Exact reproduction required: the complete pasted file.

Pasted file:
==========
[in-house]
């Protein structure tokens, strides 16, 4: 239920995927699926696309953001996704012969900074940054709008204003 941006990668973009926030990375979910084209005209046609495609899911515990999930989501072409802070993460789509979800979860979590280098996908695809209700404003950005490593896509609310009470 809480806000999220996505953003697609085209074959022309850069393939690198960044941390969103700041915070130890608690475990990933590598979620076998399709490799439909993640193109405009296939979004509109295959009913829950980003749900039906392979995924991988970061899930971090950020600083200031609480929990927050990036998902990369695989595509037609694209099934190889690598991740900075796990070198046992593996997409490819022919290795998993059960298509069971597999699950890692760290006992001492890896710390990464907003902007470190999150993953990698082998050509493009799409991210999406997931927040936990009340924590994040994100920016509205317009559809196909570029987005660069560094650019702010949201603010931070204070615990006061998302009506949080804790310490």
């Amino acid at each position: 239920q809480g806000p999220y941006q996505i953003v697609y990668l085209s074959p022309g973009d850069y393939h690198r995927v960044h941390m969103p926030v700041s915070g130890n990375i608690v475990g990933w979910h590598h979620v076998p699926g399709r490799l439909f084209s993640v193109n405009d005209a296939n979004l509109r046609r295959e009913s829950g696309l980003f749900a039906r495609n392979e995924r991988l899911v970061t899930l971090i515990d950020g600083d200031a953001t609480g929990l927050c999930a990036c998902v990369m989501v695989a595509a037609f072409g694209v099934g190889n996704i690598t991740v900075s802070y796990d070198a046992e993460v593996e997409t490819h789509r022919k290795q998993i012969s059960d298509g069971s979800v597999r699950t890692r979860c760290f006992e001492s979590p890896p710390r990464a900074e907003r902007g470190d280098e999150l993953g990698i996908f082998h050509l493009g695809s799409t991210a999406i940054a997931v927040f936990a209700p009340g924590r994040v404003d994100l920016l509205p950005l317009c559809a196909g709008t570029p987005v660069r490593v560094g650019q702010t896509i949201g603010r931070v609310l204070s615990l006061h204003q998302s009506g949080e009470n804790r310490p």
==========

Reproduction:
[in-house]
């Protein structure tokens, strides 16, 4: 239920995927699926696309953001996704012969900074940054709008204003 941006990668973009926030990375979910084209005209046609495609899911515990999930989501072409802070993460789509979800979860979590280098996908695809209700404003950005490593896509609310009470 809480806000999220996505953003697609085209074959022309850069393939690198960044941390969103700041915070130890608690475990990933590598979620076998399709490799439909993640193109405009296939979004509109295959009913829950980003749900039906392979995924991988970061899930971090950020600083200031609480929990927050990036998902990369695989595509037609694209099934190889690598991740900075796990070198046992593996997409490819022919290795998993059960298509069971597999699950890692760290006992001492890896710390990464907003902007470190999150993953990698082998050509493009799409991210999406997931927040936990009340924590994040994100920016509205317009559809196909570029987005660069560094650019702010949201603010931070204070615990006061998302009506949080804790310490």
């Amino acid at each position: 239920q809480g806000p999220y941006q996505i953003v697609y990668l085209s074959p022309g973009d850069y393939h690198r995927v960044h941390m969103p926030v700041s915070g130890n990375i608690v475990g990933w979910h590598h979620v076998p699926g399709r490799l439909f084209s993640v193109n405009d005209a296939n979004l509109r046609r295959e009913s829950g696309l980003f749900a039906r495609n392979e995924r991988l899911v970061t899930l971090i515990d950020g600083d200031a953001t609480g929990l927050c999930a990036c998902v990369m989501v695989a595509a037609f072409g694209v099934g190889n996704i690598t991740v900075s802070y796990d070198a046992e993460v593996e997409t490819h789509r022919k290795q998993i012969s059960d298509g069971s979800v597999r699950t890692r979860c760290f006992e001492s979590p890896p710390r990464a900074e907003r902007g470190d280098e999150l993953g990698i996908f082998h050509l493009g695809s799409t991210a999406i940054a997931v927040f936990a209700p009340g924590r994040v404003d994100l920016l509205p950005l317009c559809a196909g709008t570029p987005v660069r490593v560094g650019q702010t896509i949201g603010r931070v609310l204070s615990l006061h204003q998302s009506g949080e009470n804790r310490p």